WASHINGTON POST, VOICE OF AMERICA, YAHOO (USA)
LOS ANGELES - In case you missed it, the 85th Academy Awards took place last night. Life of Pi was the biggest winner of the night, scooping four golden statuettes. Here's what you need to know about this year's Oscars:
1. Daniel Day Lewis’ win for his portrayal of Lincoln means three oscars for the English-born Irish actor, making him the first actor to ever do so. Dustin Hoffman and Marlon Brando each only won twice. He dedicated his win to his mother and said that, “I don’t really know how any of this happened.”
2. Ben Affleck’s Argo, which won Best Picture, was criticized by Iranian media. The film is about the 1979 hostage crisis in the American Embassy in Tehran. The Washington Post reports that some criticized the way Affleck referred to Islamic Republic in his acceptance speech when he said, “I want to thank our friends in Iran who live under terrible circumstances.” Mehr News ran this headline: “After distorting history, Ben Affleck continues to show a bleak picture of Iran: Iranians live in terrible circumstances.”
3. The First Lady, Michelle Obama, presented the best picture award via video link. She's not the first political figure to do so this year, though - Bill Clinton made an appearance at the Golden Globes in January.
4. There were inappropriate remarks made about nine-year-old Best Actress nominee, Quvenzhane Wallis says Yahoo news. Online satire site, The Onion, tweeted that the girl was “kind of a c***” but the post was later deleted. Meanwhile, during the show, host Seth MacFarlane thought it would be okay to comment on her age: "To give you an idea of just how young she is, it will be 16 years until she's too old for Clooney." The remarks didn't seem to dampen her night - when her name was announced as nominee, she was very excited:
5. Best Actress, Jennifer Lawrence fell on the steps going up to collect her award. Not the first time the 22-year-old has tripped on the way up to get a prize – this is the third time this awards season alone!
Best Picture: Argo - Ben Affleck
Achievement in Directing: Ang Lee - Life of Pi
Actor in a Leading Role: Daniel Day Lewis - Lincoln
Actress in a Leading Role: Jennifer Lawrence - Silver Linings Playbook
Actor in a supporting role: Christoph Waltz - Django Unchained
Actress in a supporting role: Anne Hathaway - Les Miserables
Foreign Language Film: Amour -Michael Haneke (Austria)
Best Original Song: Skyfall - Adele Adkins and Paul Epworth
Best Original Score: Life of Pi - Michael Danna
Original Screenplay: Django Unchained - Quentin Tarrantino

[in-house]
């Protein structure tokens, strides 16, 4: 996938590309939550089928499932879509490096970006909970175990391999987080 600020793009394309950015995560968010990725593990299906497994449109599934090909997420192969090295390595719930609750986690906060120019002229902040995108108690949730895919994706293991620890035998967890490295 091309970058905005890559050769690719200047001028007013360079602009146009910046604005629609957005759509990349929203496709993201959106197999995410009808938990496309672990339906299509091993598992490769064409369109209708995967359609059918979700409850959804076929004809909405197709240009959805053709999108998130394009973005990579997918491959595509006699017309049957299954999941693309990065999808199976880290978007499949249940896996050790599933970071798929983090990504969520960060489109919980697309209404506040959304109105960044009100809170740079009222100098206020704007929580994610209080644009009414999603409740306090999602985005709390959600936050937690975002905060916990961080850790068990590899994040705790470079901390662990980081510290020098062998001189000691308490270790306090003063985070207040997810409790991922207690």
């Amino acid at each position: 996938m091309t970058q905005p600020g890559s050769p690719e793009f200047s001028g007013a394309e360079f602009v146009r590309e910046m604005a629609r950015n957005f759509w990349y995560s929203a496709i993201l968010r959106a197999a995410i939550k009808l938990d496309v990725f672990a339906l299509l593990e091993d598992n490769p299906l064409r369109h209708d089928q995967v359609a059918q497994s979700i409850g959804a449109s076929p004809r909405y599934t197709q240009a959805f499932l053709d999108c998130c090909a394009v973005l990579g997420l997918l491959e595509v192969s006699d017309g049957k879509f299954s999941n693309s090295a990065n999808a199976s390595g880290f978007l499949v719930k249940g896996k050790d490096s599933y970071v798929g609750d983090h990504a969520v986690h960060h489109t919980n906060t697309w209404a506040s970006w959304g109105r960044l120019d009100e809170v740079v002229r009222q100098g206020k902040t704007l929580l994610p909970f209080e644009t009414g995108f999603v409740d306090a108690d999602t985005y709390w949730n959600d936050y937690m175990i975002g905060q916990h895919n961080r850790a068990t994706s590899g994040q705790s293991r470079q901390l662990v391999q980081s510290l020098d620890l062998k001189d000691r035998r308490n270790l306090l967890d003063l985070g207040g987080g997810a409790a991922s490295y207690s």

Adapted Screenplay: Argo - Chris Terrio
Animated Short Film: Paperman - John Kahrs
Animated Feature Film: Brave - Mark Andrews and Brenda Chapman
Cinematography: Life of Pi - Claudio Miranda
Visual Effects: Life of Pi - Bill Westenhofer, Guillaume Rocheron, Erik-Jan De Boer and Donald R. Elliott
Achievement in Costume Design: Jacqueline Durran Anna Karenina
Achievement in Makeup and Hairstyle: Lisa Wescott and Julie Dartnell - Les Miserables
Life Action Short Film: Shawn Christensen - Curfew
Documentary Short Subject: Sean Fine and Andrea Nix - Fine Inocente
Documentary Feature: Malik Bendjelloul and Simon Chinn - Searching for Sugar Man
Revelations of a nationally funded clandestine operation within 10 municipalities in the Netherlands to keep tabs on mosques and Muslim organizations after a rise in radicalization eight years ago.
At least ten Dutch towns and cities have secretly used a private agency to probe mosques and other local religious organizations, Amsterdam-based daily het NRC reports in an exclusive investigation.
The clandestine operation — funded by NCTV, the National Security Services, the Netherlands' leading counter-terrorism agency — was prompted by the social unrest and uncertainty following multiple terror attacks in 2013, and a rise in Islamic radicalization.
The NCTV, which advises and financially supports municipalities in countering radicalization, put the municipalities in touch with Nuance by Training and Advice (Nuance door Trainingen en Advies, NTA), a private research agency based in Deventer, Netherlands. Among the institutions targeted by the investigations, which came at a cost of circa 500,000 euros, were the Al Mouahidin mosque in the central Dutch town of Ede, and the Nasser mosque east of the city of Utrecht, according to NRC.
Praying inside a Dutch mosque.
Broken trust in Islamic community
Unlike public officials, the private agency can enter the mosques to clandestinely research the situation. In this case, the agents observed activity, talk to visitors, administrators, and religious leaders, and investigated what they do and say on social media.
All findings then wound up in a secret report which includes personal details about what the administrators and teachers studied, who their relatives are, with whom they argued, and how often they had contact with authorities in foreign countries, like Morocco.
Leaders of the Muslim organizations that were secretly probed say they feel betrayed.
It is unclear whether the practice is legal, which is why several members of the Dutch Parliament are now demanding clarification from the outgoing Minister of Justice and Security, Ferd Grapperhaus, who is said to be involved.
"The ease with which the government violates (fundamental) rights when it comes to Islam or Muslims is shocking," Stephan van Baarle, member of the leftist party DENK, told De Volkskrant, another Dutch newspaper.
Leaders of the Muslim organizations that were secretly probed say they feel betrayed. Hassan Saidi, director of one of the mosques investigated, said that the relationship with the local municipality had been good. "This puts a huge dent in the trust I'd had in the municipality," he told the Dutch public broadcaster NOS.
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